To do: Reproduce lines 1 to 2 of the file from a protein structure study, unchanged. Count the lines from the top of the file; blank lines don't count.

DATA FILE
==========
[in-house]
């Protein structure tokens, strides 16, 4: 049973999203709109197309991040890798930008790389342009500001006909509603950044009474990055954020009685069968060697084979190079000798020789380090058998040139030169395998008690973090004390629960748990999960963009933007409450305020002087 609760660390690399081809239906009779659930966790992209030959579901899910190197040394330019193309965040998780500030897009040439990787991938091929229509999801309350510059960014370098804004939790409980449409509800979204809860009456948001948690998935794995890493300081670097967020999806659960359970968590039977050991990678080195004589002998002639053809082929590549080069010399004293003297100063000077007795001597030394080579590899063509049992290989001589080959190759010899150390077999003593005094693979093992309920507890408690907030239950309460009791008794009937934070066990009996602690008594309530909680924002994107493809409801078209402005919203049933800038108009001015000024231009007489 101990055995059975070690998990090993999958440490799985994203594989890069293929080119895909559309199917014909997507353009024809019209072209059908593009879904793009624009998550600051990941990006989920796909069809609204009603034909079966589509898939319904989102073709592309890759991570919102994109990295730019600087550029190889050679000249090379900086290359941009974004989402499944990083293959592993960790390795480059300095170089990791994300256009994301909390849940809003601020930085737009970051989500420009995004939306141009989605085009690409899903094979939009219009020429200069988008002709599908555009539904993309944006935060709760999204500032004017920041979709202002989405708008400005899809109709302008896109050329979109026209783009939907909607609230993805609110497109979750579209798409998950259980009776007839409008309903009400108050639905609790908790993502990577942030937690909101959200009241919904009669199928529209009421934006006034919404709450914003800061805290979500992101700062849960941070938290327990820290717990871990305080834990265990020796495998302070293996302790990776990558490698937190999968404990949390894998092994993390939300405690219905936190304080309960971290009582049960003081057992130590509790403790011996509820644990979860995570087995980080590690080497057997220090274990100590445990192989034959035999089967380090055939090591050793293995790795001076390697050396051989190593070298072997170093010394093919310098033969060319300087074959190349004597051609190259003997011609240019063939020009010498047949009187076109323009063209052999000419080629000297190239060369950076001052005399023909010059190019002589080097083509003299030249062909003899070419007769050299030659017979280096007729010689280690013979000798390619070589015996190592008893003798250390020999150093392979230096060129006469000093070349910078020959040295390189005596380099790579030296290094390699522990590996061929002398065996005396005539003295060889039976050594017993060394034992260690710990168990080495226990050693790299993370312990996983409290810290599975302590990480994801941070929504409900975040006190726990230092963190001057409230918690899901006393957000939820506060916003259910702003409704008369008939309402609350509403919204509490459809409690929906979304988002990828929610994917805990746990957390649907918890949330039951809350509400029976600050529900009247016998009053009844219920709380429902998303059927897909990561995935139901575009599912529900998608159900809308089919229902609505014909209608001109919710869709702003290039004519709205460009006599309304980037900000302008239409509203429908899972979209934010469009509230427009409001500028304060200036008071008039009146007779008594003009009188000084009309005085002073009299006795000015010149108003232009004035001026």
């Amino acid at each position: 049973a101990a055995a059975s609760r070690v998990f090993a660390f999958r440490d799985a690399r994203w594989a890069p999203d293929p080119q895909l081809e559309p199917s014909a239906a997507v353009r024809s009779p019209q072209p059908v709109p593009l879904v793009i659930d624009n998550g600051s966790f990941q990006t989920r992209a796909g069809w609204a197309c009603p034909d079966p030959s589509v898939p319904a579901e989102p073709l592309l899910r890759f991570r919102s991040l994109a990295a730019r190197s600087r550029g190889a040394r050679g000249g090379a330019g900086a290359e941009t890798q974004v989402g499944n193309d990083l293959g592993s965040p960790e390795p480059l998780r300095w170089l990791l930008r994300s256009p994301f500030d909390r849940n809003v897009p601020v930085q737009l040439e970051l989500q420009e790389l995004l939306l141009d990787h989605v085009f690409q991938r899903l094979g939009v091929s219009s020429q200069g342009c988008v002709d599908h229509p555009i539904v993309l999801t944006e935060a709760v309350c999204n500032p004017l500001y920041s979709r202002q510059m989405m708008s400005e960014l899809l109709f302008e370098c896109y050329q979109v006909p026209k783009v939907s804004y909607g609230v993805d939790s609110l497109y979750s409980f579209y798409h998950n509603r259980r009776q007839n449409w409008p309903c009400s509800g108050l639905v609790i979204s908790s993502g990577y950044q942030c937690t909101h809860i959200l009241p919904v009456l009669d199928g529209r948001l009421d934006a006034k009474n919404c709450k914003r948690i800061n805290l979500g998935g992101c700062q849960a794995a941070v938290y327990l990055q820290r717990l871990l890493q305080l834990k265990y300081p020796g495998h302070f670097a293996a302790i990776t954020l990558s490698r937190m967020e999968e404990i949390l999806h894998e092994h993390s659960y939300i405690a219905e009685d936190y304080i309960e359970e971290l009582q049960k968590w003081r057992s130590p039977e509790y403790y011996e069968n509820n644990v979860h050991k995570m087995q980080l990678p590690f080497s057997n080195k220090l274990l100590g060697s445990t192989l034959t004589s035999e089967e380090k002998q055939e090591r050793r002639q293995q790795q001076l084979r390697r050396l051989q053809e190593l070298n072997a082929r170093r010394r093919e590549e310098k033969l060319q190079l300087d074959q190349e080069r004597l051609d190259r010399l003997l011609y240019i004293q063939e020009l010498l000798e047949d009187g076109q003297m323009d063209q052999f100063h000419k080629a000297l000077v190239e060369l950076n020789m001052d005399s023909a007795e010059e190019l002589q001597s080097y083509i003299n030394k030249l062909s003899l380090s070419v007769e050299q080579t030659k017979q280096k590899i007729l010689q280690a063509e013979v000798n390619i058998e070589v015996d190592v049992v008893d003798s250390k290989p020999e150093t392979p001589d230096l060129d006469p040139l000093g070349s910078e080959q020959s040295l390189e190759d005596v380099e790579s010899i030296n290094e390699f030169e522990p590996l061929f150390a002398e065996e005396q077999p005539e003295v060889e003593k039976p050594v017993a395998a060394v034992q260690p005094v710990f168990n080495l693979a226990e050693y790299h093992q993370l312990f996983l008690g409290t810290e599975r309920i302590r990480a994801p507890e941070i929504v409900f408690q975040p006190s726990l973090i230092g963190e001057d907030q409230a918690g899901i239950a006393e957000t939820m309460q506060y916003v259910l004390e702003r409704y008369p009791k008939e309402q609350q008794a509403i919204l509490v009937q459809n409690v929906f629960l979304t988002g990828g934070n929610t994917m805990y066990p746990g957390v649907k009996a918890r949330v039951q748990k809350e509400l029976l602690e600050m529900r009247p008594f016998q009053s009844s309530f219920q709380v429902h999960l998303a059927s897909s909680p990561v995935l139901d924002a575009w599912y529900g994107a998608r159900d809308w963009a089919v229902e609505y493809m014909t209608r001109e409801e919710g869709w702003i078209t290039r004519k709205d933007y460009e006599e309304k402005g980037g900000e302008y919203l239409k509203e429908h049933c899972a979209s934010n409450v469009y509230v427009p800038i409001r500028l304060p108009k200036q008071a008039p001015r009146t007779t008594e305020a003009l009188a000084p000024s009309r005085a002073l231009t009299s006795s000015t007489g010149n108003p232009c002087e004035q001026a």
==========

[in-house]
């Protein structure tokens, strides 16, 4: 049973999203709109197309991040890798930008790389342009500001006909509603950044009474990055954020009685069968060697084979190079000798020789380090058998040139030169395998008690973090004390629960748990999960963009933007409450305020002087 609760660390690399081809239906009779659930966790992209030959579901899910190197040394330019193309965040998780500030897009040439990787991938091929229509999801309350510059960014370098804004939790409980449409509800979204809860009456948001948690998935794995890493300081670097967020999806659960359970968590039977050991990678080195004589002998002639053809082929590549080069010399004293003297100063000077007795001597030394080579590899063509049992290989001589080959190759010899150390077999003593005094693979093992309920507890408690907030239950309460009791008794009937934070066990009996602690008594309530909680924002994107493809409801078209402005919203049933800038108009001015000024231009007489 101990055995059975070690998990090993999958440490799985994203594989890069293929080119895909559309199917014909997507353009024809019209072209059908593009879904793009624009998550600051990941990006989920796909069809609204009603034909079966589509898939319904989102073709592309890759991570919102994109990295730019600087550029190889050679000249090379900086290359941009974004989402499944990083293959592993960790390795480059300095170089990791994300256009994301909390849940809003601020930085737009970051989500420009995004939306141009989605085009690409899903094979939009219009020429200069988008002709599908555009539904993309944006935060709760999204500032004017920041979709202002989405708008400005899809109709302008896109050329979109026209783009939907909607609230993805609110497109979750579209798409998950259980009776007839409008309903009400108050639905609790908790993502990577942030937690909101959200009241919904009669199928529209009421934006006034919404709450914003800061805290979500992101700062849960941070938290327990820290717990871990305080834990265990020796495998302070293996302790990776990558490698937190999968404990949390894998092994993390939300405690219905936190304080309960971290009582049960003081057992130590509790403790011996509820644990979860995570087995980080590690080497057997220090274990100590445990192989034959035999089967380090055939090591050793293995790795001076390697050396051989190593070298072997170093010394093919310098033969060319300087074959190349004597051609190259003997011609240019063939020009010498047949009187076109323009063209052999000419080629000297190239060369950076001052005399023909010059190019002589080097083509003299030249062909003899070419007769050299030659017979280096007729010689280690013979000798390619070589015996190592008893003798250390020999150093392979230096060129006469000093070349910078020959040295390189005596380099790579030296290094390699522990590996061929002398065996005396005539003295060889039976050594017993060394034992260690710990168990080495226990050693790299993370312990996983409290810290599975302590990480994801941070929504409900975040006190726990230092963190001057409230918690899901006393957000939820506060916003259910702003409704008369008939309402609350509403919204509490459809409690929906979304988002990828929610994917805990746990957390649907918890949330039951809350509400029976600050529900009247016998009053009844219920709380429902998303059927897909990561995935139901575009599912529900998608159900809308089919229902609505014909209608001109919710869709702003290039004519709205460009006599309304980037900000302008239409509203429908899972979209934010469009509230427009409001500028304060200036008071008039009146007779008594003009009188000084009309005085002073009299006795000015010149108003232009004035001026």